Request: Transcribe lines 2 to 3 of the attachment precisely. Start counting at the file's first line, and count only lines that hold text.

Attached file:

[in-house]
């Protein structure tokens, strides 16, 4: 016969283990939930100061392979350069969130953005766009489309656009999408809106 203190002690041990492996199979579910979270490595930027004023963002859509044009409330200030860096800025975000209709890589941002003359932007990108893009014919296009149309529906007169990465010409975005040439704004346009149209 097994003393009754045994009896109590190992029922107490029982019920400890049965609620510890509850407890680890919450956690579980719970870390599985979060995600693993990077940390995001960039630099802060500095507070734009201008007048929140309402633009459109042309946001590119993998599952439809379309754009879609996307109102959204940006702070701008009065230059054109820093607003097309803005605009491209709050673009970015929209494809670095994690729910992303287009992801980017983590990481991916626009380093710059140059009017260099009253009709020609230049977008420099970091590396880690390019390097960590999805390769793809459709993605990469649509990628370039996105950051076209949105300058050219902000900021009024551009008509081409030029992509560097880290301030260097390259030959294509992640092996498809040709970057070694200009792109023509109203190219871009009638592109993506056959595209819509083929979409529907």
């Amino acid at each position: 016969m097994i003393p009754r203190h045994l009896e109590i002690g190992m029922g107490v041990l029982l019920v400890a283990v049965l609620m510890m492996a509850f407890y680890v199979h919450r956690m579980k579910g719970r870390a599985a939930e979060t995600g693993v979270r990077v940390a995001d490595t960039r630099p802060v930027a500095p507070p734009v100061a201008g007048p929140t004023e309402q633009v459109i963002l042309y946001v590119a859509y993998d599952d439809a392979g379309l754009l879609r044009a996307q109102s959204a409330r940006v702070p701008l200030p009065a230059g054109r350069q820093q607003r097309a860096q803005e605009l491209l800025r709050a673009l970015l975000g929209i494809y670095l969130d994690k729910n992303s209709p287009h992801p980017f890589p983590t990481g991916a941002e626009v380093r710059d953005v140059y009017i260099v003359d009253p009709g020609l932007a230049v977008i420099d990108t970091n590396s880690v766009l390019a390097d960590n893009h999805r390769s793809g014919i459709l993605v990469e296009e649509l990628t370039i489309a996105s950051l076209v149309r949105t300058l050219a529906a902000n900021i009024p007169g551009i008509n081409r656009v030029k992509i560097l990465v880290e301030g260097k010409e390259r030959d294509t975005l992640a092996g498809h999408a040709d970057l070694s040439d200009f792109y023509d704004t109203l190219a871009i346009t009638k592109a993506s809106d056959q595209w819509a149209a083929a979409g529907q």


């Protein structure tokens, strides 16, 4: 016969283990939930100061392979350069969130953005766009489309656009999408809106 203190002690041990492996199979579910979270490595930027004023963002859509044009409330200030860096800025975000209709890589941002003359932007990108893009014919296009149309529906007169990465010409975005040439704004346009149209 097994003393009754045994009896109590190992029922107490029982019920400890049965609620510890509850407890680890919450956690579980719970870390599985979060995600693993990077940390995001960039630099802060500095507070734009201008007048929140309402633009459109042309946001590119993998599952439809379309754009879609996307109102959204940006702070701008009065230059054109820093607003097309803005605009491209709050673009970015929209494809670095994690729910992303287009992801980017983590990481991916626009380093710059140059009017260099009253009709020609230049977008420099970091590396880690390019390097960590999805390769793809459709993605990469649509990628370039996105950051076209949105300058050219902000900021009024551009008509081409030029992509560097880290301030260097390259030959294509992640092996498809040709970057070694200009792109023509109203190219871009009638592109993506056959595209819509083929979409529907």
């Amino acid at each position: 016969m097994i003393p009754r203190h045994l009896e109590i002690g190992m029922g107490v041990l029982l019920v400890a283990v049965l609620m510890m492996a509850f407890y680890v199979h919450r956690m579980k579910g719970r870390a599985a939930e979060t995600g693993v979270r990077v940390a995001d490595t960039r630099p802060v930027a500095p507070p734009v100061a201008g007048p929140t004023e309402q633009v459109i963002l042309y946001v590119a859509y993998d599952d439809a392979g379309l754009l879609r044009a996307q109102s959204a409330r940006v702070p701008l200030p009065a230059g054109r350069q820093q607003r097309a860096q803005e605009l491209l800025r709050a673009l970015l975000g929209i494809y670095l969130d994690k729910n992303s209709p287009h992801p980017f890589p983590t990481g991916a941002e626009v380093r710059d953005v140059y009017i260099v003359d009253p009709g020609l932007a230049v977008i420099d990108t970091n590396s880690v766009l390019a390097d960590n893009h999805r390769s793809g014919i459709l993605v990469e296009e649509l990628t370039i489309a996105s950051l076209v149309r949105t300058l050219a529906a902000n900021i009024p007169g551009i008509n081409r656009v030029k992509i560097l990465v880290e301030g260097k010409e390259r030959d294509t975005l992640a092996g498809h999408a040709d970057l070694s040439d200009f792109y023509d704004t109203l190219a871009i346009t009638k592109a993506s809106d056959q595209w819509a149209a083929a979409g529907q």